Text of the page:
Shortly before he died, I interviewed Alan Clark, who under Thatcher was Britain's minister responsible for supplying Suharto with most of his weapons. I asked him, "Did it bother you personally that you were causing such mayhem and human suffering?"

"No, not in the slightest," he replied. "It never entered my head."

"I ask the question because I read you are a vegetarian and are seriously concerned with the way animals are killed."


"Doesn't that concern extend to humans?"

"Curiously not."

In Confessions of an Economic Hit Man, John Perkins covers in detail how the large multinationals arrange to acquire control of -- in particular -- natural resources, on favorable terms at the expense of the tradition inhabitants of the affected lands. If bribery and other financial means did not do the trick, then more violent means were employed. Indonesia serves as a particularly conspicuous example of when things came to this.


Time for another round of Bill Bonner, always a good idea when you want to laugh while you cry:

Bill Clinton should have gone to the Alps. Instead, the poor man went to the Piedmont ... to the aid of his wife in South Carolina. At the annual Davos, Switzerland, conference of celebs, power-brokers, and do-gooders, Clinton was always a hit. In Carolina, he was a flop.

Bonner reserves particular scorn for "do-gooders", as exemplified in Mobs, Messiahs and Markets.

If he had been in Davos, he might have given the meeting some of the magic of the old days. Every year, the movers and shakers gather to tell each other how to make a better world. Most just blather in a way that began naively, early in their careers, soured into cynicism in middle age, and finally becomes merely stupid. Some probably still think they can improve things. A few probably succeed.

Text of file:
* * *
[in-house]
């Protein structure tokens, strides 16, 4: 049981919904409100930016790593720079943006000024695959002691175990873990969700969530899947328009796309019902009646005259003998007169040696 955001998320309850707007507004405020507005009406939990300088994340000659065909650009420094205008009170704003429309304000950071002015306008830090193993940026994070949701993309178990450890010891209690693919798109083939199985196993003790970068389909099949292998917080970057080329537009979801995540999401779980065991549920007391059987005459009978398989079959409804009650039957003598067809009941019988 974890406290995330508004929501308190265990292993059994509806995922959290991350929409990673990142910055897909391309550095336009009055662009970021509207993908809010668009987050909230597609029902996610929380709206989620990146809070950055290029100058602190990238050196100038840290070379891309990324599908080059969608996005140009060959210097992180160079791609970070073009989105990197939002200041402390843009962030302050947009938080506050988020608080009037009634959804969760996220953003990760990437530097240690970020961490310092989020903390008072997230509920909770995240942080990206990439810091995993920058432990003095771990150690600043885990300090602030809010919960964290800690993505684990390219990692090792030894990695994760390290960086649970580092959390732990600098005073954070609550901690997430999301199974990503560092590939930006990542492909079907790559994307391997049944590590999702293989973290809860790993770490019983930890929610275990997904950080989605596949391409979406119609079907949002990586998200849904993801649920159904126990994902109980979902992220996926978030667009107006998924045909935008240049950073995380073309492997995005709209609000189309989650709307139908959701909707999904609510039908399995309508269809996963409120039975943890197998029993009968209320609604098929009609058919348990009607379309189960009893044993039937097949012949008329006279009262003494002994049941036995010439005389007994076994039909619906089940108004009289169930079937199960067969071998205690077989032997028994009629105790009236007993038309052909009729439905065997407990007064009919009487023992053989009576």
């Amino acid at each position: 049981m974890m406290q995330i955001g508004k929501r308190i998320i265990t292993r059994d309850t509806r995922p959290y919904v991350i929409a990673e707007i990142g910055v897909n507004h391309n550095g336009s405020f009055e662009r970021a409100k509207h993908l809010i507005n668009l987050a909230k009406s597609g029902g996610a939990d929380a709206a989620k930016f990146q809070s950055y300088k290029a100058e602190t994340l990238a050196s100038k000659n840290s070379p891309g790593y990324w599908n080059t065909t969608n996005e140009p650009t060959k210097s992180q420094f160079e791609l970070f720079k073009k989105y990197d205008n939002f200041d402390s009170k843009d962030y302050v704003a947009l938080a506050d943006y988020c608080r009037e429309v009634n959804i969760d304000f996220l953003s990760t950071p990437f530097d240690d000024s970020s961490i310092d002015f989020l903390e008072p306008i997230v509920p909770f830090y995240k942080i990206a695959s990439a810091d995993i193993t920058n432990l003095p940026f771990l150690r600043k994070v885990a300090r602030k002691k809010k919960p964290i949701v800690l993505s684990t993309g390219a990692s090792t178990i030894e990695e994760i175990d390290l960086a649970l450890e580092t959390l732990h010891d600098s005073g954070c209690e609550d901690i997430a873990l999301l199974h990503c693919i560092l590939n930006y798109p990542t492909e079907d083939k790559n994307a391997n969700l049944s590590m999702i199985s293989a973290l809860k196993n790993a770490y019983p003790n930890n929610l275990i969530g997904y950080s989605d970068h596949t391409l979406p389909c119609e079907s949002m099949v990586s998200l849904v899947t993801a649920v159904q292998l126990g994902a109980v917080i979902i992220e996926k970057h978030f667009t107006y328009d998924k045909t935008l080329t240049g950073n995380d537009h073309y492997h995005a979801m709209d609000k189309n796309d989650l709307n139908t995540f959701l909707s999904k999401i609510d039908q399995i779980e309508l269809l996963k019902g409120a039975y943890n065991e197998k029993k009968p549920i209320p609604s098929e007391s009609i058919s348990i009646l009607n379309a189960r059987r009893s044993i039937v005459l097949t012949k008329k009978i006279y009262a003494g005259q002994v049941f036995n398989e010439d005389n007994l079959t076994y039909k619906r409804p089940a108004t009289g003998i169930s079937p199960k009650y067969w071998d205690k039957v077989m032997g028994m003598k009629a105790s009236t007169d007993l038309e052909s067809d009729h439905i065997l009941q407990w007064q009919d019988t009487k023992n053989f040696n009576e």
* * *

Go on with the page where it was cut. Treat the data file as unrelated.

But this year's meeting seems to have had a defeatist tone to it. Probably because the news was bad. Last Sunday, it was discovered that a young man at an old bank had managed to get himself into $50 billion worth of positions -- most of them losing positions. This was more than half of the value of all of France's gold and currency reserves. It was more than the entire value that had been built up by the bank over decades. How could it happen? What was wrong? How could banks be so fragile ... and what could you think of the whole world's financial system when it was built with bricks that cracked up so readily?

When his bosses at Societe Generale found out what he was up to, they quickly tried to close his trades -- on the worst trading day in recent memory. And when it was over, he had set a new record for this kind of thing, at more than two times the losses of Nick Leeson, who brought down the 200-year-old Barings Bank. Asked his opinion, Leeson responded: "Haven't they learned anything?"

Learning comes at a price. When markets are rising, nobody learns anything. It is when they go wrong that people put on their thinking caps and take instruction.

And then, at Davos this weekend, up to the podium stepped Stephen Roach, acting like an old professor with an "I told you so" tone in his voice. "If we had been running our economies the old-fashioned way, for example, where saving and consumption were funded by income, maybe we would not be in this mess we are in now." Roach went on to say that this mess "will dwarf the dotcom slump."

As we have hinted, too, it is one thing to punish a few speculators with skin in the dotcom game. It is quite another to deliver a stern lesson to America's entire middle class. The latter never liked school.

Spending on information technology was barely 1/6 the spending on house building. But that is only the beginning -- because the dotcom bubble did not cause millions of householders to think they were a lot richer than they really were. It did not lead millions of families to borrow and spend far more than they could afford. And it did not entice bankers and investors into billions of dollars worth of losing positions.

Naturally, Mr. Roach's words did not seem to lift the mood at Davos. And the news coming out of the U.S. economy does little to lift American consumers' moods either.